Jack resigned as Inspector of Mines in November 1923. Australian Workers Union organiser and President of the Eastern Goldfields Council of the ALP, Jack McCathy, paid tribute to Jack Goggin’s deeds in WA including: being a staunch supporter of the O.B.U.; an advocate of the amalgamation of the Murchison AWA and the AWU, which took place in 1921; being an office holder of the Murchison Branch of the ALP; and never missing a meeting of the Miner’s Union.38Jack was a member of the Meekatharra AWA from 1912 to its amalgamation and in 1918 was a Trustee of the Branch.
In December 1923 Jack returned with his children to NSW and settled in Marrickville, where he became involved in local politics. But he moved again in 1931, having been appointed mine manager for Newton Boyd Syndicate at Barney’s Hill near Newton Boyd in northern NSW.39 In 1932 while fossicking for gold near Barry Jack contracted pneumonia. He was taken to Blayney hospital where he died on 27 November.
- Sydney Morning Herald, 11 Jan. 1870.
- Various marriage and birth certificates.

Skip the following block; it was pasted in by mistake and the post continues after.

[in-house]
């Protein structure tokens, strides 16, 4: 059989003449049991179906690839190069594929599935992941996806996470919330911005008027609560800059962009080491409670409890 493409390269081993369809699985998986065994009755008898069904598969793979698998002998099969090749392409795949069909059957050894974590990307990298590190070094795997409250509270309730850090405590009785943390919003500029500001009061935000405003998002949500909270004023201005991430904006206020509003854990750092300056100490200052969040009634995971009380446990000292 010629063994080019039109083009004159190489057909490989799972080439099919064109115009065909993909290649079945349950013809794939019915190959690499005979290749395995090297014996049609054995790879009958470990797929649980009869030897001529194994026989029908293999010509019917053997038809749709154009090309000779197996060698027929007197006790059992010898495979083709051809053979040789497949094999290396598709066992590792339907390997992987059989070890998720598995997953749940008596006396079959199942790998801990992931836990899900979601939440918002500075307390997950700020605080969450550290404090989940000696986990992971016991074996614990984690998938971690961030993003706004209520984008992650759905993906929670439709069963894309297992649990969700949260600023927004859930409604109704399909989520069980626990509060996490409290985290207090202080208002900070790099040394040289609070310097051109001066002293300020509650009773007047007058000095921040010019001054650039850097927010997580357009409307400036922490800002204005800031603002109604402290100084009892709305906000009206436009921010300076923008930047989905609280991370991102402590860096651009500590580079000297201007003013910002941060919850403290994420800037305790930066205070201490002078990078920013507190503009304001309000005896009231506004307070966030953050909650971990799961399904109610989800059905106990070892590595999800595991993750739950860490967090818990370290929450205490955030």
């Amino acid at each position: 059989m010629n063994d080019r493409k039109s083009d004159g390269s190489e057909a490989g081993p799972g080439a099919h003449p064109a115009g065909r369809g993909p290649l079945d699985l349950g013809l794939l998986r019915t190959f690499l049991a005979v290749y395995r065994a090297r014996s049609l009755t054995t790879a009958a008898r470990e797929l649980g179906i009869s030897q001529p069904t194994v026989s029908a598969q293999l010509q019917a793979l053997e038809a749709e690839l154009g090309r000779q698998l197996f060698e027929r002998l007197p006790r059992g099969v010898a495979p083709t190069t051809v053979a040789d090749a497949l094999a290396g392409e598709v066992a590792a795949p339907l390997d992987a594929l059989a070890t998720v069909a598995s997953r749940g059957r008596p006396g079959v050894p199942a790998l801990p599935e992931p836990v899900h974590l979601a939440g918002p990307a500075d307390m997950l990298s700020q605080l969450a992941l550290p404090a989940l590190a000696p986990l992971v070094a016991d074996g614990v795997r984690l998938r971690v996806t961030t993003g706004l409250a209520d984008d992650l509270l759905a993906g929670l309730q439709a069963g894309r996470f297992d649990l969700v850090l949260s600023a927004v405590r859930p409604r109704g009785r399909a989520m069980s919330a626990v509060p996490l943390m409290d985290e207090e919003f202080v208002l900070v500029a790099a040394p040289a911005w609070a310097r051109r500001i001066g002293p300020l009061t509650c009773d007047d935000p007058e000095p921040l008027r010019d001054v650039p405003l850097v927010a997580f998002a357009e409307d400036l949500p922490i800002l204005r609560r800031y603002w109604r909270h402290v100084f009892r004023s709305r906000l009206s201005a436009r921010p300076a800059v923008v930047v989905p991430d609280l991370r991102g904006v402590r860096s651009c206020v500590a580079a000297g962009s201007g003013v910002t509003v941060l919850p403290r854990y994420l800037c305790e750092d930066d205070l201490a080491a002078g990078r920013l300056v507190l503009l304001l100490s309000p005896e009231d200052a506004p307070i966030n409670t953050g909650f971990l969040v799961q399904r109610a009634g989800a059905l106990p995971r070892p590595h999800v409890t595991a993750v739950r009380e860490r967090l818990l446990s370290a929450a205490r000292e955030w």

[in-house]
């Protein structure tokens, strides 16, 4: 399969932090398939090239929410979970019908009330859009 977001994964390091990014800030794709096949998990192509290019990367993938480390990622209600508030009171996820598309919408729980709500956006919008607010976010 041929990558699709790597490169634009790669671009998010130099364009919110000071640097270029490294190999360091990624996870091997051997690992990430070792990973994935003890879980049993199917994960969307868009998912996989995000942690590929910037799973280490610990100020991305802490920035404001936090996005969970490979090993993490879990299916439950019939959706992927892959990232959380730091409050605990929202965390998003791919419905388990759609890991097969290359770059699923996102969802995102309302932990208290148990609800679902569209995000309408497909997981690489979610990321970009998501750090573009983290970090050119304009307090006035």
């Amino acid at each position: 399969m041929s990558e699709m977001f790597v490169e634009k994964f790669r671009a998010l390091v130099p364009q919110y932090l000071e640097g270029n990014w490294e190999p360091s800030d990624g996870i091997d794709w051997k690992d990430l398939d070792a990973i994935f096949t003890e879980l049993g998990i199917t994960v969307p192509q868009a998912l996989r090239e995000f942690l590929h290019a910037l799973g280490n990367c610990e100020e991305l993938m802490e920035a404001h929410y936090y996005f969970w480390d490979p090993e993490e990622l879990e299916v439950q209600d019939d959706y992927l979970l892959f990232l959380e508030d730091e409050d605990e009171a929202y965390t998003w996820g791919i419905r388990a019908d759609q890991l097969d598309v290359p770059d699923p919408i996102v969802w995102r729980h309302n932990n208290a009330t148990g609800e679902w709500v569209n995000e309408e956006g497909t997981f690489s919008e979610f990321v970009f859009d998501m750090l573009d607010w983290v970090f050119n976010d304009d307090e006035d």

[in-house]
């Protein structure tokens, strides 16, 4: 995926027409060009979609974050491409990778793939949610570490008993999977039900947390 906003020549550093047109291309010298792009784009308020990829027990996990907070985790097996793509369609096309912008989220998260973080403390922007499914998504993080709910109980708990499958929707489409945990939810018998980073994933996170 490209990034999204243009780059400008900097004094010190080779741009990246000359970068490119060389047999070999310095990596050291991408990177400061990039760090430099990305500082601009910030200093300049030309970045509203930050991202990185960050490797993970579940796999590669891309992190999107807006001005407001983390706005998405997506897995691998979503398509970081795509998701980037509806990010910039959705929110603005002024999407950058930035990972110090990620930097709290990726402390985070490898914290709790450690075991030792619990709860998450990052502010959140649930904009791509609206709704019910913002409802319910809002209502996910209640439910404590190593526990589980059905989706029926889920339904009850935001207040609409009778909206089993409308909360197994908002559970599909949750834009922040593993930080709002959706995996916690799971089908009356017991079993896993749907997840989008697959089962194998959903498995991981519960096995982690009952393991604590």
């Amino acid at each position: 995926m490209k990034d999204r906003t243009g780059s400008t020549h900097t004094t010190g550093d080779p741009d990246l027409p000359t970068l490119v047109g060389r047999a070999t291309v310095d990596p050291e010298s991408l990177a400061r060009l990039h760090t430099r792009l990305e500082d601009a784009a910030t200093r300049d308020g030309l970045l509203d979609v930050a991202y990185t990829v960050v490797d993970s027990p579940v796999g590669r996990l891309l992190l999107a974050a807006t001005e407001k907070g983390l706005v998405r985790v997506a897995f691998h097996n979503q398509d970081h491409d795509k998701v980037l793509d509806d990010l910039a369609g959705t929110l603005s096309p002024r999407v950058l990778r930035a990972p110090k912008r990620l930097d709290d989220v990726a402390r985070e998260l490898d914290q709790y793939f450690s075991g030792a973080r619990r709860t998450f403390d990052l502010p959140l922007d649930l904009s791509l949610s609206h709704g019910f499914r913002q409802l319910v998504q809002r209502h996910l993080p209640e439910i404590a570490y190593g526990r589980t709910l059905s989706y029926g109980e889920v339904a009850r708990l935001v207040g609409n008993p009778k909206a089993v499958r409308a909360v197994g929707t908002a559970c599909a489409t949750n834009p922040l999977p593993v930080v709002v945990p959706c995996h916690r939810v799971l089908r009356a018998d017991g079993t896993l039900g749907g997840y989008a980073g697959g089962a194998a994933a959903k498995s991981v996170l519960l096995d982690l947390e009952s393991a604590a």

- Referee, 12 Sept.1917; Gundagai Independent, 18 Jan. 1926.
- Goulburn Penny Post, 23 Nov. 1889.
- Daily Telegraph, 14 Aug. 1954.
- Referee, 10 June 1891.
- NSW Dept. of Mines: Register of Underground Mine Managers
- Wyalong Star, 12 February 1895
- Mary MacKillop’s diary; oral family history Maggie Cooper
- Captain’s Flat Mining Record, 12 February, 1898
- Freeman’s Journal, 17 November, 1900
- Cobargo Chronicle, 2 June 1899
- Ibid, 5 May 1903
- Canberra Times, 16 May 1930
- Ibid, 11 Feb. 1947
- ACT Labor Council minutes, once in possession of author, now in Noel Butlin archives. Canberra Times 18 May 1963
- Queanbeyan Age, 1 Feb. 1918
- Ibid, 5 Feb. 1918
- Wyalong Argus, 9 February 1898
- Ibid, 2 April 1898
- Ibid 2 March 1898
- Ibid 9 February 1898
- Ibid, 20 March 1898
- Ibid,5 August 1898
- Wyalong Star, 11 December 1900 & 11 January 1901
- Wyalong Star, 2 July 1901
- Cobargo Chronicle, 14 June 1901, 19 December 1913 & 5 November 1921
- Wyalong Star, 29 April 1904
- Various newspaper cuttings 1890-99 in possession of author
- Ibid, 7 June 1905
- Ibid, 9 February 1906.
- Federal Electorate Roll 1906; The Daily News (Perth W.A,) 30 June & 30 November 1906
- Kalgoorlie Miner 27 Nov. 1906, page 6
- Cobar Herald, 12 Aug. 1910, page 4
- Ibid, 7 March 1911
- WA Government Gazette, 17 March 191
- Western Argus Kalgoorlie, 25 May 1920
- The Western Australian Worker, 14 December 1923.
- Letter of appointment in possession of author.